I thought the boy in the ruffles was the same boy who was sitting in the high chair in Zack’s birthday picture.
I went back and forth. I tried to convince myself I was seeing things.
I put the pictures on my computer screen, side by side. The picture of the boy in ruffles from the other mom’s blog and the picture of Zack’s second birthday party. I called my husband to come look.
‘Is this the same kid?’ I asked him.
I expected a wait because I’d been bouncing back and forth between these two pictures for so long. Also because my husband is an analytical sort of guy and he’s slow to come to any kind of conclusion.
‘Yes, that’s the same kid. 100 percent,’ said my husband almost instantly.
I sent the mom from Minnesota a message through the website letting her know I had a picture of her son and I believed our boys lived in the same foster home. I asked if she wanted me to send it to her, and of course, she said yes.
A connection was formed, the tiniest of threads.
For both of our families, this is a puzzle piece we’re able to give our sons. It may mean something or nothing to them later on. They may need or want a connection to their early years. Maybe they’ll be friends.
We don’t know.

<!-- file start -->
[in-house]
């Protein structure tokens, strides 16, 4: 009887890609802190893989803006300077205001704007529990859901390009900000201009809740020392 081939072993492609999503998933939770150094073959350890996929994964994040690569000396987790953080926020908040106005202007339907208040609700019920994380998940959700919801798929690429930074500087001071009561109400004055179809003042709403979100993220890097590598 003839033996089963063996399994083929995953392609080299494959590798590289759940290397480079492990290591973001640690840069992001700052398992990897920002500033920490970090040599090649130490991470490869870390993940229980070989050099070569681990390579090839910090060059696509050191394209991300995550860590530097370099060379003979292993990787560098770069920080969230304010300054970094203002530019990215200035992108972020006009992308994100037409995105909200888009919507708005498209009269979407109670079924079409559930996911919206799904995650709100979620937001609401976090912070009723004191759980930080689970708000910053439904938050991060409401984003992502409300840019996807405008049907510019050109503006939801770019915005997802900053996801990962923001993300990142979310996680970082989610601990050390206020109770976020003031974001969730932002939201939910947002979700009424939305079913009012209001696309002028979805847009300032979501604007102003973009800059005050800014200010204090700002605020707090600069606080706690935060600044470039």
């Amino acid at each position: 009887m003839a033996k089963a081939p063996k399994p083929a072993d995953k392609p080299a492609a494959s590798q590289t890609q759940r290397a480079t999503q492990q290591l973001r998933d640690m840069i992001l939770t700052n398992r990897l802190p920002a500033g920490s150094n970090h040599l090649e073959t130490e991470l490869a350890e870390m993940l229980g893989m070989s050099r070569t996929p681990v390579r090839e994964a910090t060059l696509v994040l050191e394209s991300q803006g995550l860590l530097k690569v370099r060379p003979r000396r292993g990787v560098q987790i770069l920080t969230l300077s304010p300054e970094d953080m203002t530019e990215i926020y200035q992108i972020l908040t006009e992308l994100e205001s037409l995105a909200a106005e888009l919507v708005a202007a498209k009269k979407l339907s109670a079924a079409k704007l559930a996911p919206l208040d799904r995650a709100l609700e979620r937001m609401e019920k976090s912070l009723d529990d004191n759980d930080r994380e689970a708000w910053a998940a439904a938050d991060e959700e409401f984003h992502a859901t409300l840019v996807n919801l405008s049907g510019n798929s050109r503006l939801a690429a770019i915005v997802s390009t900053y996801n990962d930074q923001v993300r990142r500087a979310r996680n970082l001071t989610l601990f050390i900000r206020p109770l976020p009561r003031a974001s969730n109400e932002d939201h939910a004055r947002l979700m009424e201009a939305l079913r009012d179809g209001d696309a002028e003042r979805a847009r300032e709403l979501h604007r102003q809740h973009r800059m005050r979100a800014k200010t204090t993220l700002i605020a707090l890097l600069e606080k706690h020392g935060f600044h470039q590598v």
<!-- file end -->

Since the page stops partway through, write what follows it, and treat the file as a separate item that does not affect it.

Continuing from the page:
We got to unexpectedly meet our foster-in-laws a few years ago. They came to our hometown for business (without their kids), and we met them at their hotel and got to hug them. If our boys want to know each other down the line, we’ve paved the way for them to have that connection.
It’s a fluke we are connected, but it’s kind of a cool fluke.
How this puzzle piece is played out is up to two boys from a remote coal city in Northern China.
I wish we could give our kids more than these little half-nuggets that lead to the mysteries of their pasts. For now, I have a foster-in-law, and I’ll keep that connection open. Because for now, this is what we have. And we cling to them, in case it matters someday.”
This story was submitted to Love What Matters by Jill Robbins of San Antonio, Texas. You can follow her journey on Instagram, Facebook, or her blog. Do you have a similar experience? We’d love to hear your journey. Submit your own story here, and subscribe to our best stories in our free newsletter here.